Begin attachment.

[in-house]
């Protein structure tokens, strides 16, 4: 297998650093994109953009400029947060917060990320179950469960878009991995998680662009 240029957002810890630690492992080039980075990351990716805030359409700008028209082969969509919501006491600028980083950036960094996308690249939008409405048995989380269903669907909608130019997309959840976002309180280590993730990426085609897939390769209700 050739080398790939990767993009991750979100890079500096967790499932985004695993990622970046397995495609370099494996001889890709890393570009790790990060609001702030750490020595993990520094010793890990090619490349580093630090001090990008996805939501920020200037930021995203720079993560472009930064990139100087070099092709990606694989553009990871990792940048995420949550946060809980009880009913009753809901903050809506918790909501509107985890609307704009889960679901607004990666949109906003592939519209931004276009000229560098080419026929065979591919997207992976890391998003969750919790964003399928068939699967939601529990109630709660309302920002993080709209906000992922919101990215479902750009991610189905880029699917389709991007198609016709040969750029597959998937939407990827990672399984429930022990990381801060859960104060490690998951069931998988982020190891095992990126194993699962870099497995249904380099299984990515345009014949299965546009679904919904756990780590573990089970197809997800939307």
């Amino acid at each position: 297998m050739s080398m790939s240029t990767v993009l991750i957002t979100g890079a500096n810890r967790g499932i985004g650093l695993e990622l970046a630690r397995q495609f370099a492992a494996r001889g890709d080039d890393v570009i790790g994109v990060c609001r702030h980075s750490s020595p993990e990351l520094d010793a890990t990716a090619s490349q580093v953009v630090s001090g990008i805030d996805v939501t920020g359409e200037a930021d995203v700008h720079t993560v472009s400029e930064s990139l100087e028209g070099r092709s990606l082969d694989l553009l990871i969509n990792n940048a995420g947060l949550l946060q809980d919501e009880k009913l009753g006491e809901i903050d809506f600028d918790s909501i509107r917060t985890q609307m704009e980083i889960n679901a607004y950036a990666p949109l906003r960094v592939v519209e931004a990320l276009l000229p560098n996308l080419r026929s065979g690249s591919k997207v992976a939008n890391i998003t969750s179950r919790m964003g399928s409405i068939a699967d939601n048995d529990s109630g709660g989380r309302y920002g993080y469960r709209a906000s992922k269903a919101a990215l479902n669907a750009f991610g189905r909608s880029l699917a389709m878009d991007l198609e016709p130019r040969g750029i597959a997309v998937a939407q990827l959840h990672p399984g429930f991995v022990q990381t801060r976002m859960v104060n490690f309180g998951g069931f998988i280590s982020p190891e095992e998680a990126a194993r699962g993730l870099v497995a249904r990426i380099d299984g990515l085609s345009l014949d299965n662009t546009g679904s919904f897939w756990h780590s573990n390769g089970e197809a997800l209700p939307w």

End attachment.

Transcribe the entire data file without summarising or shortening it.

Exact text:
[in-house]
């Protein structure tokens, strides 16, 4: 297998650093994109953009400029947060917060990320179950469960878009991995998680662009 240029957002810890630690492992080039980075990351990716805030359409700008028209082969969509919501006491600028980083950036960094996308690249939008409405048995989380269903669907909608130019997309959840976002309180280590993730990426085609897939390769209700 050739080398790939990767993009991750979100890079500096967790499932985004695993990622970046397995495609370099494996001889890709890393570009790790990060609001702030750490020595993990520094010793890990090619490349580093630090001090990008996805939501920020200037930021995203720079993560472009930064990139100087070099092709990606694989553009990871990792940048995420949550946060809980009880009913009753809901903050809506918790909501509107985890609307704009889960679901607004990666949109906003592939519209931004276009000229560098080419026929065979591919997207992976890391998003969750919790964003399928068939699967939601529990109630709660309302920002993080709209906000992922919101990215479902750009991610189905880029699917389709991007198609016709040969750029597959998937939407990827990672399984429930022990990381801060859960104060490690998951069931998988982020190891095992990126194993699962870099497995249904380099299984990515345009014949299965546009679904919904756990780590573990089970197809997800939307």
């Amino acid at each position: 297998m050739s080398m790939s240029t990767v993009l991750i957002t979100g890079a500096n810890r967790g499932i985004g650093l695993e990622l970046a630690r397995q495609f370099a492992a494996r001889g890709d080039d890393v570009i790790g994109v990060c609001r702030h980075s750490s020595p993990e990351l520094d010793a890990t990716a090619s490349q580093v953009v630090s001090g990008i805030d996805v939501t920020g359409e200037a930021d995203v700008h720079t993560v472009s400029e930064s990139l100087e028209g070099r092709s990606l082969d694989l553009l990871i969509n990792n940048a995420g947060l949550l946060q809980d919501e009880k009913l009753g006491e809901i903050d809506f600028d918790s909501i509107r917060t985890q609307m704009e980083i889960n679901a607004y950036a990666p949109l906003r960094v592939v519209e931004a990320l276009l000229p560098n996308l080419r026929s065979g690249s591919k997207v992976a939008n890391i998003t969750s179950r919790m964003g399928s409405i068939a699967d939601n048995d529990s109630g709660g989380r309302y920002g993080y469960r709209a906000s992922k269903a919101a990215l479902n669907a750009f991610g189905r909608s880029l699917a389709m878009d991007l198609e016709p130019r040969g750029i597959a997309v998937a939407q990827l959840h990672p399984g429930f991995v022990q990381t801060r976002m859960v104060n490690f309180g998951g069931f998988i280590s982020p190891e095992e998680a990126a194993r699962g993730l870099v497995a249904r990426i380099d299984g990515l085609s345009l014949d299965n662009t546009g679904s919904f897939w756990h780590s573990n390769g089970e197809a997800l209700p939307w």